Thursday, November 4, 2010

II.i. Ophelia Affrighted - Hamlet 2000

Hamlet 2000 continues to play with the play's structure in this section, while also focusing on visuals rather than text. Act II thus begins in Hamlet's apartment, where Buddhist guru Thich Nhat Hanh is being interviewed on the television.His text is not Shakespeare's, obviously, but it still informs it. And as Hamlet absorbs this media, it informs his own character and in particular, the "To be or not to be" speech. Thich Nhat Hanh speaks about being, and how you must work to be, or rather work at aiming to be. He says it's not possible to be alone in this world and that you need other people in order to be - your parents obviously, but also society and nature. It is actually impossible to be alone, but to be, you must aim to be. The implication is that you must embrace others and the world in order to truly exist. This contrasts with Hamlet's self-imposed isolation, so that when later he asks the famous question, it also implies another: "To embrace others or cut myself off from them." There is death, and there is the death-like state of being forgotten, being apart. In the modern world of the film, where characters are motivated by an individualism not valued in Elizabethan times, being forgotten is just as ignoble an end (Hamlet and Ophelia in particular are artists). It gives new dimension to Hamlet's distress at his father having been forgotten. The scene gives impetus for Hamlet to go and see Ophelia so that he may share himself and "be", though it thematically culminates later in the line "now I am alone". Hamlet's existential struggle is to subsume himself into his role of avenger even though his personality is too great to be so smothered.

But back to the scene... While Thich Nhat Hanh speaks on the television, Hamlet is also holding a small video player where he watches one of his short films. It is Ophelia, hiding her face with a book jacket (and an old man's face - can she ever be separated from her father? Is confiding in her tantamount to confessing to him?), and the book's title perhaps too pointedly being called "Living Dying".
Hamlet is surrounded by media - of his own devising and not - and it helps craft his way of thinking. Does this Hamlet ask himself "To be or not to be" if an Asian guru does not plant the idea in his head? Does he link the speech to his situation if that guru does not mention father and mother among his examples? Does he link the concept to suicide if he is not simultaneously looking at that book jacket? And does he go see Ophelia if those two pieces of media are not played one against the other? Hamlet 2000 presents a character whose thoughts may not be his own, or at least whose environment pushes him towards certain resolutions. In the past, we might have called this destiny. Today, psychology seems a clearer motivator of human affairs. Hamlet receives "messages" or "prods" not from some divine/wicked agency, but from the media that surrounds him.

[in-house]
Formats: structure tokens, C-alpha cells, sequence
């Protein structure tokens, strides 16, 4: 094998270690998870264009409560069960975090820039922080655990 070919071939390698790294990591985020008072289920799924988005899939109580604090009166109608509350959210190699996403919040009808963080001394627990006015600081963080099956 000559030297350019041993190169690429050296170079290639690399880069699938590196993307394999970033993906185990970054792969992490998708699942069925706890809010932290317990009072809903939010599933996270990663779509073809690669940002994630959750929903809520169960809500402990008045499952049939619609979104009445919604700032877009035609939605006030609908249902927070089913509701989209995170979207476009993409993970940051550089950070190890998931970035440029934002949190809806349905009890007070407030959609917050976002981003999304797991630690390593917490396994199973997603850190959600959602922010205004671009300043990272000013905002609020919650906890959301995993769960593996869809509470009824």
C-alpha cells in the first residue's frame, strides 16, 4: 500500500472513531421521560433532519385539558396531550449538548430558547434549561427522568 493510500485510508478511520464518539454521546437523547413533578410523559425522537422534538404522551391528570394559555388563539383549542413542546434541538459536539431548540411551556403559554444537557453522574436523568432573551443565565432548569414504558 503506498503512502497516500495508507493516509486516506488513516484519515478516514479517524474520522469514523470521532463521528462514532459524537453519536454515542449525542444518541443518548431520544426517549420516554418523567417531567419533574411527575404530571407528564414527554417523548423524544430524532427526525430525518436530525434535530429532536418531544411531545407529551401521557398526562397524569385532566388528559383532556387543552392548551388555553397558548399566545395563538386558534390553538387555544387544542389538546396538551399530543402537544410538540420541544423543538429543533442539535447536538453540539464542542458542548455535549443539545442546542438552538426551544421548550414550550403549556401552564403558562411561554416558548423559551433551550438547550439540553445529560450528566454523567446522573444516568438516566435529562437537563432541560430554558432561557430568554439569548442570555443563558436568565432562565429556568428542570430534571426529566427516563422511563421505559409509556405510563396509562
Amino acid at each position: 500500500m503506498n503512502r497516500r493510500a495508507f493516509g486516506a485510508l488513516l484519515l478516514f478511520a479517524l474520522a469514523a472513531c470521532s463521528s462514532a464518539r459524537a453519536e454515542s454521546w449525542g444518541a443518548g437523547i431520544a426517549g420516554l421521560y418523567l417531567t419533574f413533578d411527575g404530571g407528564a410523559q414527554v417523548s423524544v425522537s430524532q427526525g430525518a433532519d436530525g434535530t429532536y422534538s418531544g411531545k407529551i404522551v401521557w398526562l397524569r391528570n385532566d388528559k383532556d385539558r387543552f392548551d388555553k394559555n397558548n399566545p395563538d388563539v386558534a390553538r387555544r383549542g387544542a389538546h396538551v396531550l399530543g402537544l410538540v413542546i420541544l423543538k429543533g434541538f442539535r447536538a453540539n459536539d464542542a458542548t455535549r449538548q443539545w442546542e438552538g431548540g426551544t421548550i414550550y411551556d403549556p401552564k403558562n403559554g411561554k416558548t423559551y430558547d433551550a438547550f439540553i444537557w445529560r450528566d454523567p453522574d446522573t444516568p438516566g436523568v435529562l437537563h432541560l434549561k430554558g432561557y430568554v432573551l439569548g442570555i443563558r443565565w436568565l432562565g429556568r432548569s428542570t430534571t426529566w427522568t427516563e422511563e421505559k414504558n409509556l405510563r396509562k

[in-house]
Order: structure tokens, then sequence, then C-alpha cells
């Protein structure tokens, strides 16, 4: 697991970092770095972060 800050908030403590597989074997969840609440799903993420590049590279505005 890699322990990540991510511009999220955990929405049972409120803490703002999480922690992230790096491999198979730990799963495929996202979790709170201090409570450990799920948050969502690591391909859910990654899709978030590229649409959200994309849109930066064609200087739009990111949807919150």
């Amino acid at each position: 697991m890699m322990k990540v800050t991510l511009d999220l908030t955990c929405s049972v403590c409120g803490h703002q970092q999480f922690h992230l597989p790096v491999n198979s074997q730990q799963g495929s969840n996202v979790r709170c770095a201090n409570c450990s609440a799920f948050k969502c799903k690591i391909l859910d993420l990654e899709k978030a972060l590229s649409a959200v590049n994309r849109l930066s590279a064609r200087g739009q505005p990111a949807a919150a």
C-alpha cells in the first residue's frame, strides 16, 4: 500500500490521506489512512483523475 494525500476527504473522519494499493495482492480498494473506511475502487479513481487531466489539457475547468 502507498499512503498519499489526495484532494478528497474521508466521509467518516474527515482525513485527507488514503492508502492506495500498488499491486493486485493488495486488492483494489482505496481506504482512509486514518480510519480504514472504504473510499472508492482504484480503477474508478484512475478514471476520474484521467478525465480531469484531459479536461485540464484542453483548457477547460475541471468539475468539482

Wherever the impetus comes from, Hamlet is next seen in a diner attempting to write poetry for Ophelia. The text is the one normally read by Polonius to the King and Queen, though we do see Hamlet ripping up some of the pages, apparently finding his phrases as vile as Polonius does. The text continues in voice-over while Hamlet walks past Ophelia's building, turns around, hesitates, and finally decides to go in. Across the street from Ophelia's is a supermarket decorated in Halloween imagery.
This gives the director an opportunity to create/sustain a funereal and supernatural atmosphere.

Inside, we find Ophelia not sowing, but developing film in her darkroom. The red lighting associates Ophelia to love, pain and blood. In the film, she initially wears a lot of red, though it becomes grayer and then black as time goes on. It's her color, and Hamlet is in her world.
The scene doesn't follow Ophelia's description from the text, though it is just as silent. In this case, Hamlet gives her the poem to read in addition to the usual clutching and sighing. That's an important choice. In the text, we don't know when Hamlet might have written the piece of poetry, but it's suggested it comes from before his breakdown. In this version, it is a product of the isolation he feels after learning of his father's murder. He cannot say the words to her, but codes them in a poem to let her know how he still feels about her. It is only Polonius' appearance at the door that interrupts the scene (Polonius goes to his daughter rather than the reverse - an interfering parent and a child that wants none of that interference and so doesn't run to HIM), and Hamlet's quest for comfort. Perhaps he would have found an ally in Ophelia, but it's not meant to be. In the original play, Hamlet comes to this realization alone. Here, it is forced upon him. He is a weaker version of Hamlet for it.

Polonius arrives with balloons for his daughter, reducing her to the status of a child, although what can we say about the balloon with a dollar on it? It is another visual (and one could argue, a bit too obvious) flourish to show Polonius' ties to the Denmark corporation, his faulty priorities, and his lack of understanding of his daughter's nature. When Hamlet sees him, he kisses Ophelia one last time and flees, embarrassed. The poem drops to the ground, and Polonius grabs it and reads it. This will make a liar out of him when he tells the King and Queen his daughter dutifully gave it to him.

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